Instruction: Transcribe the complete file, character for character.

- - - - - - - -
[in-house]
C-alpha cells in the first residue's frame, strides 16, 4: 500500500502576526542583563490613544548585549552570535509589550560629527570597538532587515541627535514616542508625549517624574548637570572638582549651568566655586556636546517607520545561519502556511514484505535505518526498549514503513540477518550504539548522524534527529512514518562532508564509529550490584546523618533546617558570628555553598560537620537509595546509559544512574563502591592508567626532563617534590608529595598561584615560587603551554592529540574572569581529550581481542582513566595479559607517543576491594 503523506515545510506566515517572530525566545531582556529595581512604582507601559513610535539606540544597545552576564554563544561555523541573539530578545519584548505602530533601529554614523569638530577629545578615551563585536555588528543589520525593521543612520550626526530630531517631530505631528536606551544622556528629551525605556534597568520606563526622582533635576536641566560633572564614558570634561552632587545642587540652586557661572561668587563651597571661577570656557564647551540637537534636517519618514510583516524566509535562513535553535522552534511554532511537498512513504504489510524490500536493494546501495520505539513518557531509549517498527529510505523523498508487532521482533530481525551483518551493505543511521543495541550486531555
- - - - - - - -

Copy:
[in-house]
C-alpha cells in the first residue's frame, strides 16, 4: 500500500502576526542583563490613544548585549552570535509589550560629527570597538532587515541627535514616542508625549517624574548637570572638582549651568566655586556636546517607520545561519502556511514484505535505518526498549514503513540477518550504539548522524534527529512514518562532508564509529550490584546523618533546617558570628555553598560537620537509595546509559544512574563502591592508567626532563617534590608529595598561584615560587603551554592529540574572569581529550581481542582513566595479559607517543576491594 503523506515545510506566515517572530525566545531582556529595581512604582507601559513610535539606540544597545552576564554563544561555523541573539530578545519584548505602530533601529554614523569638530577629545578615551563585536555588528543589520525593521543612520550626526530630531517631530505631528536606551544622556528629551525605556534597568520606563526622582533635576536641566560633572564614558570634561552632587545642587540652586557661572561668587563651597571661577570656557564647551540637537534636517519618514510583516524566509535562513535553535522552534511554532511537498512513504504489510524490500536493494546501495520505539513518557531509549517498527529510505523523498508487532521482533530481525551483518551493505543511521543495541550486531555